FBI arrests 2 in alleged inmate release scheme
Published 10:40 pm Thursday, December 10, 2009
A convicted felon from New Orleans convinced federal prison officials in Mississippi that he was a DEA agent and later told an undercover FBI agent he could get prisoners released early for $200,000, court records said.
Monterro Paul, a 36-year-old former DEA informant with a long criminal history, allegedly told the undercover agent he could get prisoners released early through a scheme that involved setting up drug dealers for arrest, according to court records.
Paul, whose criminal record includes counterfeiting and drug charges, was arrested at the Jackson airport along with convicted drug dealer Mark Amos after an undercover sting on Dec. 4, according to court records.
The men were charged with one count each of impersonating a federal officer. A hearing was scheduled Friday in U.S. District Court in Jackson.
This is how the FBI describes the alleged scheme. Paul claimed he would use a $15,000 down payment to arrange a drug deal. The drug dealers would be arrested and the inmate would be given credit for tipping off authorities, which would result in a sentence reduction.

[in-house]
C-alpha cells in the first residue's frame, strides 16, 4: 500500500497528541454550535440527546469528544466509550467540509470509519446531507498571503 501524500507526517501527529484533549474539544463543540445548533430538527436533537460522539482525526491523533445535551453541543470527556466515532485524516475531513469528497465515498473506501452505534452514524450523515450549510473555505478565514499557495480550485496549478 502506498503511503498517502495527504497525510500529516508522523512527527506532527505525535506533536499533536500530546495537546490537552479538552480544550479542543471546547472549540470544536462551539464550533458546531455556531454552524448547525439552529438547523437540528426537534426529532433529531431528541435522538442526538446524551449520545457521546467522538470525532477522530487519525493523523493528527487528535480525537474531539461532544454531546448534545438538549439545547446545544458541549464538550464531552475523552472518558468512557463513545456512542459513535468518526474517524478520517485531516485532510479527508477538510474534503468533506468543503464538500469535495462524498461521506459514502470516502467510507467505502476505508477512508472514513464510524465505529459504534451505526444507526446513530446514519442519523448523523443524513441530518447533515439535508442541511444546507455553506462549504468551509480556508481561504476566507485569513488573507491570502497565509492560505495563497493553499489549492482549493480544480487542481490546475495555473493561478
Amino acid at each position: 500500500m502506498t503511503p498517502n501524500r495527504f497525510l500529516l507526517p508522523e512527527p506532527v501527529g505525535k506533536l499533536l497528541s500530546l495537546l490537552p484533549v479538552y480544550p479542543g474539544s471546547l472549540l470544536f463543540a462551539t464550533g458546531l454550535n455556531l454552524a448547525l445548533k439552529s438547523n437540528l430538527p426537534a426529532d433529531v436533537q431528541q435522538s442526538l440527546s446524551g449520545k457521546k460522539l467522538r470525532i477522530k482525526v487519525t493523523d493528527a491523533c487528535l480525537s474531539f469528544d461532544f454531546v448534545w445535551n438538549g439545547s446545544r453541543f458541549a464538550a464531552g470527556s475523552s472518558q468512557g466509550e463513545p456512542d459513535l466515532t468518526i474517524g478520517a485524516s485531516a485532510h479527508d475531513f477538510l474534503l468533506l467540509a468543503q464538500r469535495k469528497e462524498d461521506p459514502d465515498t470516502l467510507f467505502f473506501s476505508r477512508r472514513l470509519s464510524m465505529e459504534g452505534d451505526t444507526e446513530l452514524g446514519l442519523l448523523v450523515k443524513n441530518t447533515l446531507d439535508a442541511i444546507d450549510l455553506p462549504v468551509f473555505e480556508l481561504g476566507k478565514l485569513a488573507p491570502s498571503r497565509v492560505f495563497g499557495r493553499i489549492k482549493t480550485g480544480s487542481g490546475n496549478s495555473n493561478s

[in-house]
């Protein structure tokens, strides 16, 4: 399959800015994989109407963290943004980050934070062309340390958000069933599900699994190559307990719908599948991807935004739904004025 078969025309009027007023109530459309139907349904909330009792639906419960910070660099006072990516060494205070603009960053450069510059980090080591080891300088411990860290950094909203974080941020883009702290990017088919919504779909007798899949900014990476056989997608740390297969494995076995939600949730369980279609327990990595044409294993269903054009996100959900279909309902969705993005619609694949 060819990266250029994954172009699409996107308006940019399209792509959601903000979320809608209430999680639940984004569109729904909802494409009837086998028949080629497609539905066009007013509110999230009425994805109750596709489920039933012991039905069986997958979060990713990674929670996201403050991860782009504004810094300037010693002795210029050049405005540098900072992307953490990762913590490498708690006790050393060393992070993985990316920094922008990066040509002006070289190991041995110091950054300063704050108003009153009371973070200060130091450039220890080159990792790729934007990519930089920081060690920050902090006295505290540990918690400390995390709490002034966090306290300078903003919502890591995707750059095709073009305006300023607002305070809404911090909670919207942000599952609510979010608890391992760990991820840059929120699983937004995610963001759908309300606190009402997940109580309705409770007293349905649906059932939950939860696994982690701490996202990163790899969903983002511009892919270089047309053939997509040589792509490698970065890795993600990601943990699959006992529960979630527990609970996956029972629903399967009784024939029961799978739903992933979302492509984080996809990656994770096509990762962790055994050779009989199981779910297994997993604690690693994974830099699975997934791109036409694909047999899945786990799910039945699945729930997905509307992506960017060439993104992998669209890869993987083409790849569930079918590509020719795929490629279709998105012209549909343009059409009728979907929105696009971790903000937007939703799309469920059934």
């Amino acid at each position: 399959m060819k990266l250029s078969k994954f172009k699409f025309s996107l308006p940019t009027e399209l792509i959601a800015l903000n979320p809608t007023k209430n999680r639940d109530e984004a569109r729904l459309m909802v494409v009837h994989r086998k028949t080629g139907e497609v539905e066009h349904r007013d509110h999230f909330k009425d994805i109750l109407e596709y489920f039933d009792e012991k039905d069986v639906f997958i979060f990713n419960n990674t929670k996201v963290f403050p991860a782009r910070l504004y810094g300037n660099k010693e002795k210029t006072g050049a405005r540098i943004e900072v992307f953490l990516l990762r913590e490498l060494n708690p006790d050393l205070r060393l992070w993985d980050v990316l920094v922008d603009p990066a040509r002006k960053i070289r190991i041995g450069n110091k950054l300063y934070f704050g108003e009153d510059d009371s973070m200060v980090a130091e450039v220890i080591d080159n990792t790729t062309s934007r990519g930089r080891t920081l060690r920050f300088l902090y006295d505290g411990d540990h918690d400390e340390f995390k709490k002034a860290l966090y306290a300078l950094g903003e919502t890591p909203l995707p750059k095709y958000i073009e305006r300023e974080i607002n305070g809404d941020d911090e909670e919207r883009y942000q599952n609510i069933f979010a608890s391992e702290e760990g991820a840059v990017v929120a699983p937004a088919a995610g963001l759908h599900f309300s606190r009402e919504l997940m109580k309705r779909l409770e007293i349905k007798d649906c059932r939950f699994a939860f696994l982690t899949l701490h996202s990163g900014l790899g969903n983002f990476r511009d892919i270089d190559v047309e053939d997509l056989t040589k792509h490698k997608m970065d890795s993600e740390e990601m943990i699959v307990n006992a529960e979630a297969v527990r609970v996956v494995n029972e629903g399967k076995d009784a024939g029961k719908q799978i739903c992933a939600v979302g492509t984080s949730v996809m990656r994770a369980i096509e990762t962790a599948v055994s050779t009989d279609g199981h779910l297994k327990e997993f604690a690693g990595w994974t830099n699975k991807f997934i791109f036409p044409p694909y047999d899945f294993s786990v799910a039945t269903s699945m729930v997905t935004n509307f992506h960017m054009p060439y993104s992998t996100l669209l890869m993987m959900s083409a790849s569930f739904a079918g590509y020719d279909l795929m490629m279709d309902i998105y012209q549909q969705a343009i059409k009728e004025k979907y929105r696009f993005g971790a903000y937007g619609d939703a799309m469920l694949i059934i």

It’s not clear from court records if authorities believe Paul’s alleged claim that he could get people out of prison early or if they think he was just scamming inmates’ families.
Paul allegedly convinced an official at the federal prison in Yazoo City in the Mississippi Delta that he was a DEA agent and was allowed with speak to several inmates by phone, according to court records. It’s not clear what was said in those conversations.
Paul, who has also used the names Monterro Brown and Alex Monterro, was once a confidential informant for the DEA but is no longer used by the agency, court records said.
Amos allegedly participated in the scheme by telling the undercover agent that Paul helped him get released early from prison in 2005. Court records said Amos had been released early after his nearly 20-year sentence was reduced to 12 years in March 2005.
Amos got nearly seven years knocked off his sentence under what is called Federal Rule (35)b, the FBI affidavit says. Paul’s alleged scheme was based on the same rule, according to court filings.
Paul’s attorney, Matt Tyrone, said it’s premature for him to comment other than to say no indictment has been issued. At this point there’s just a criminal complaint, he said.
Amos’ attorney, Hugh Tedder, said his client will plead not guilty.
“We don’t have enough information to evaluate the strengths and weaknesses of the government’s case so we’re going to gather information … and see where we go from there,” he said.
Paul and Amos were being held in the Madison County jail.
Calls Thursday to the FBI and U.S. attorney weren’t immediately returned.
Tracy Billingsley, a spokeswoman for Federal Bureau of Prisons, said she could not comment due to the investigation.